Bridget Vincent completed a PhD at Cambridge University as a General Sir John Monash Scholar and a McKenzie Postdoctoral Research Fellowship at the University of Melbourne. This was followed by a period as a Postdoctoral Affiliate at Clare Hall, Cambridge, funded by an Endeavour Research Fellowship. She has taught on modern and contemporary literature at the Universities of Cambridge and Nottingham. She has a longstanding interest in the public role of the humanities, and while at the University of Melbourne created a program designed to foster conversations in young people about the civic importance of critical thinking. She has also published literary journalism and op-eds in The Guardian, The Times Higher Education, The Age, Cordite and The Australian Book Review. Her past and current research projects have focused on the specific contributions that literary works, and literary modes of analysis, can make to the interdisciplinary discussion of ethical and political problems. This interest has manifested itself in diverse projects at the intersection of literature and philosophy: work on moral philosophy and post-1950s poetry for her first book Moral Authority in Seamus Heaney and Geoffrey Hill (Oxford University Press, 2022), on public apology in global anglophone literature, on the ethics of attention in modern literature, and on representations of modern ruins in ecological fiction.
Short bio on Edward Payne
Edward Payne's research focuses on the Mediterranean Baroque, in particular the arts and visual culture of Spain and Italy in the sixteenth and seventeenth centuries. He has engaged with a range of topics including violence, skin, sensory perception, caricature, and ugliness. Before coming to Aarhus, Payne taught art history at Durham University, and worked as a curator for six years in the US, UK, and Spain. He has published and organized exhibitions on Jusepe de Ribera, Francisco de Zurbarán, Francisco de Goya, and early modern Spanish drawings. Payne is especially interested in the violent and violated body, which he examined in his Ph.D. thesis on Ribera, and transformed into the volume and exhibition Ribera: Art of Violence, co-curated with Xavier Bray at Dulwich Picture Gallery. With a background in French studies, Payne is fascinated by word-image relations and the intersections between works of art executed in different media. Additionally, he is interested in the reception of the Spanish School in nineteenth-century France and Britain, as well as broader historiographic questions concerning mythmaking and canon building in the early modern Hispanic world. Payne is deeply committed to research-led teaching and teaching-led research, and to exploring the space ‘in between’ the museum and the university. His research is underpinned by an object-oriented approach, privileging works of art as physical objects, and adopting the practice of ‘slow looking’. With Karen-Margrethe Simonsen, Payne co-directs the Center for Early Modern Studies.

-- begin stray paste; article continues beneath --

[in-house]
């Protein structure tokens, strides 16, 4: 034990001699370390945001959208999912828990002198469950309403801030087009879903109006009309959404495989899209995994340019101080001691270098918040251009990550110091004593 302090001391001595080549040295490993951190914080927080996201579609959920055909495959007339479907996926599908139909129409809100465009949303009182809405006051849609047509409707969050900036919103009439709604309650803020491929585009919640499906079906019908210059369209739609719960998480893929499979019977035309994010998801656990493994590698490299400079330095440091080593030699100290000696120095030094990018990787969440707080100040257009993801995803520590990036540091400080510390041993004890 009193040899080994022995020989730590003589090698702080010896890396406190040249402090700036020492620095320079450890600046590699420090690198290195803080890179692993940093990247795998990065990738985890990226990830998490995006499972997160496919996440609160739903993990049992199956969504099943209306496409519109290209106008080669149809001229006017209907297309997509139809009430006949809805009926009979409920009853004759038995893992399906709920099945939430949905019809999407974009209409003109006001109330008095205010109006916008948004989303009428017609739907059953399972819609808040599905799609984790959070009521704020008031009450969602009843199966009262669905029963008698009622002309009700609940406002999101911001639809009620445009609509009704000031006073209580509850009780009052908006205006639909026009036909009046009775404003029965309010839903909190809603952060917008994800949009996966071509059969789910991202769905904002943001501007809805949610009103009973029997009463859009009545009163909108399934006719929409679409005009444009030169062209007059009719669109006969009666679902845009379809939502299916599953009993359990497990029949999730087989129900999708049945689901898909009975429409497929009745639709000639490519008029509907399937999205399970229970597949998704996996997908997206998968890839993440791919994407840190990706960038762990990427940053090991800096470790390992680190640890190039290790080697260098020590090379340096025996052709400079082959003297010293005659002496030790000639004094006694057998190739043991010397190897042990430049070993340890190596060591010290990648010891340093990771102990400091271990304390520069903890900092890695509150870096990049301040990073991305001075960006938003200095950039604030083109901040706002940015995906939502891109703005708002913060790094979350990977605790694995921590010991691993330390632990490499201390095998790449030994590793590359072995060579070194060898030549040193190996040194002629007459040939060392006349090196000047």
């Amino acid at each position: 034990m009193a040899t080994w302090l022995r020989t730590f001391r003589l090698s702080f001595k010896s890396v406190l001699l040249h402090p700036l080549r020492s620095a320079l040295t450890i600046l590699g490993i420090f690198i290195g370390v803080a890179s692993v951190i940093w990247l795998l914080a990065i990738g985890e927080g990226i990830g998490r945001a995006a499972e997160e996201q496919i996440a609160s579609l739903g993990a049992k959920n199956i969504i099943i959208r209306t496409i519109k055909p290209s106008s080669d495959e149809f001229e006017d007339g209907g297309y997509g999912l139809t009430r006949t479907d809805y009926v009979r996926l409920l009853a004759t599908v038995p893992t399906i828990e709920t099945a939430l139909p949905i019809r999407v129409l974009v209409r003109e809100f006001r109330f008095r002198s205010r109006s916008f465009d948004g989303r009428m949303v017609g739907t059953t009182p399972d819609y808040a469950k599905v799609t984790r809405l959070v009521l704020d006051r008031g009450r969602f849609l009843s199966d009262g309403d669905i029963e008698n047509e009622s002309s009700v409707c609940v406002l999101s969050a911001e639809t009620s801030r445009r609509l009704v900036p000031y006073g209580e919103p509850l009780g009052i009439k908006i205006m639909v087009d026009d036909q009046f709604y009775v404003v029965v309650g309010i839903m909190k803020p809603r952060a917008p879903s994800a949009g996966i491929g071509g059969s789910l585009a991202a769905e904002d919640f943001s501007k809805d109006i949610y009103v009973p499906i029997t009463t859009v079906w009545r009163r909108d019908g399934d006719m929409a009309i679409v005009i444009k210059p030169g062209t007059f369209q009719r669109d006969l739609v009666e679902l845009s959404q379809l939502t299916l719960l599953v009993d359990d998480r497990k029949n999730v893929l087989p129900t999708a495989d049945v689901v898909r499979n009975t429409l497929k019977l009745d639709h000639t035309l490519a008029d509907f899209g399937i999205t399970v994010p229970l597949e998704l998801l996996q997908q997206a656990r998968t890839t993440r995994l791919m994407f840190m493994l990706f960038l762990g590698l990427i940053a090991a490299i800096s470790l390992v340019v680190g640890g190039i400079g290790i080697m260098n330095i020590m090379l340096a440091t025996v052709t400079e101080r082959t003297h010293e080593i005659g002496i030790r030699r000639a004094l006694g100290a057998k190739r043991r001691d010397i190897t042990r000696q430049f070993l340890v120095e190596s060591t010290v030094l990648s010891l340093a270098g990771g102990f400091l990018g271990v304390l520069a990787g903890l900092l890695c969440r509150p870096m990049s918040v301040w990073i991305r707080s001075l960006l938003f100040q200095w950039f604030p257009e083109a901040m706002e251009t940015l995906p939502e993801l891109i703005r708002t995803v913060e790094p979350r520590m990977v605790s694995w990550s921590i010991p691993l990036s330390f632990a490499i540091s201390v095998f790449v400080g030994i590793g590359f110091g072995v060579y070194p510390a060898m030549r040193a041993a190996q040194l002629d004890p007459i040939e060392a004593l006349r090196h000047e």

What is an AIAS Seminar?
The AIAS Seminar is a session of seminars held by the AIAS fellow or by other speakers proposed by the fellows. In each seminar, one fellow will present and discuss his/her current research and research project, closing off with a question and discussion session.
All seminars are held in English.